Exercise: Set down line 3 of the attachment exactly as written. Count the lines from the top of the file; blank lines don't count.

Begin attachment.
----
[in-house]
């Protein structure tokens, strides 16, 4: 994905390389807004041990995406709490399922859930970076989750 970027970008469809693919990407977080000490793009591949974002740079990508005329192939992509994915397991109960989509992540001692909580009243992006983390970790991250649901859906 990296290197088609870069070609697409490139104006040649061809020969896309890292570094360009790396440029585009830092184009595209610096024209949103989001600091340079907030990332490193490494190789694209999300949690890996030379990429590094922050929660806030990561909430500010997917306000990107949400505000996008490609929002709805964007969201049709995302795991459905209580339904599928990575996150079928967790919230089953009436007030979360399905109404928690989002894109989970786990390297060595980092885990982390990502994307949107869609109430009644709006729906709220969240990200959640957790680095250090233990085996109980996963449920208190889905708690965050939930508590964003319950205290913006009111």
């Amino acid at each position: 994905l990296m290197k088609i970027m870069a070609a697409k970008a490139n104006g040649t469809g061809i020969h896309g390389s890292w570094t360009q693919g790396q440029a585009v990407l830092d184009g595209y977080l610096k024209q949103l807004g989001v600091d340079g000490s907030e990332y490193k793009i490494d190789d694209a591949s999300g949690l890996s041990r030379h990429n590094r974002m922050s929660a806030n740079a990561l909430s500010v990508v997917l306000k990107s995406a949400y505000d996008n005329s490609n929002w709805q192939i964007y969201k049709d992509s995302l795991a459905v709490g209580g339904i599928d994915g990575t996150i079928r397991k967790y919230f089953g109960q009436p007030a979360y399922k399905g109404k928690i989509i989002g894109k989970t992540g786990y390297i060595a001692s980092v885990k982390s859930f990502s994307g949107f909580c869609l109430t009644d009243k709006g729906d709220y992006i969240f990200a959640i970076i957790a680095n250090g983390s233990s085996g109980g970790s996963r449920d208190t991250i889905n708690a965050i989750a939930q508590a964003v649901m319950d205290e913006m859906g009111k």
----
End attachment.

């Amino acid at each position: 994905l990296m290197k088609i970027m870069a070609a697409k970008a490139n104006g040649t469809g061809i020969h896309g390389s890292w570094t360009q693919g790396q440029a585009v990407l830092d184009g595209y977080l610096k024209q949103l807004g989001v600091d340079g000490s907030e990332y490193k793009i490494d190789d694209a591949s999300g949690l890996s041990r030379h990429n590094r974002m922050s929660a806030n740079a990561l909430s500010v990508v997917l306000k990107s995406a949400y505000d996008n005329s490609n929002w709805q192939i964007y969201k049709d992509s995302l795991a459905v709490g209580g339904i599928d994915g990575t996150i079928r397991k967790y919230f089953g109960q009436p007030a979360y399922k399905g109404k928690i989509i989002g894109k989970t992540g786990y390297i060595a001692s980092v885990k982390s859930f990502s994307g949107f909580c869609l109430t009644d009243k709006g729906d709220y992006i969240f990200a959640i970076i957790a680095n250090g983390s233990s085996g109980g970790s996963r449920d208190t991250i889905n708690a965050i989750a939930q508590a964003v649901m319950d205290e913006m859906g009111k």